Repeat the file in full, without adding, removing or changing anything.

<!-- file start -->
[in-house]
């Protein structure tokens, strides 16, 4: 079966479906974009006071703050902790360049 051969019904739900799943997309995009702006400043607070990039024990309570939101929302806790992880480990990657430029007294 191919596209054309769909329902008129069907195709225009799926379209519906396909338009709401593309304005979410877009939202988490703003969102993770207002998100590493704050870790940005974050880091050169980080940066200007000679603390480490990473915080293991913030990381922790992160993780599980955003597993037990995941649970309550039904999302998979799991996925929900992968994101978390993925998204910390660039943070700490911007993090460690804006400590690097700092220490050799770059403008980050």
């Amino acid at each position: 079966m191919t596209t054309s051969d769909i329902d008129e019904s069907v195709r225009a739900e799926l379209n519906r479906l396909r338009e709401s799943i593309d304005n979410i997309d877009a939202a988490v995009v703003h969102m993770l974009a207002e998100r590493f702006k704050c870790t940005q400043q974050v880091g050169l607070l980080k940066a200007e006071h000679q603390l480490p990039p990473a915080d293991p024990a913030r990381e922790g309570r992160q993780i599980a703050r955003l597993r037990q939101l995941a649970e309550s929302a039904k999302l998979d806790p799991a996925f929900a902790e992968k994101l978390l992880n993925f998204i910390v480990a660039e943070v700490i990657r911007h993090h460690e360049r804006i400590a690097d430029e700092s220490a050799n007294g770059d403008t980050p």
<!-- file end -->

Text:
[in-house]
């Protein structure tokens, strides 16, 4: 079966479906974009006071703050902790360049 051969019904739900799943997309995009702006400043607070990039024990309570939101929302806790992880480990990657430029007294 191919596209054309769909329902008129069907195709225009799926379209519906396909338009709401593309304005979410877009939202988490703003969102993770207002998100590493704050870790940005974050880091050169980080940066200007000679603390480490990473915080293991913030990381922790992160993780599980955003597993037990995941649970309550039904999302998979799991996925929900992968994101978390993925998204910390660039943070700490911007993090460690804006400590690097700092220490050799770059403008980050």
């Amino acid at each position: 079966m191919t596209t054309s051969d769909i329902d008129e019904s069907v195709r225009a739900e799926l379209n519906r479906l396909r338009e709401s799943i593309d304005n979410i997309d877009a939202a988490v995009v703003h969102m993770l974009a207002e998100r590493f702006k704050c870790t940005q400043q974050v880091g050169l607070l980080k940066a200007e006071h000679q603390l480490p990039p990473a915080d293991p024990a913030r990381e922790g309570r992160q993780i599980a703050r955003l597993r037990q939101l995941a649970e309550s929302a039904k999302l998979d806790p799991a996925f929900a902790e992968k994101l978390l992880n993925f998204i910390v480990a660039e943070v700490i990657r911007h993090h460690e360049r804006i400590a690097d430029e700092s220490a050799n007294g770059d403008t980050p």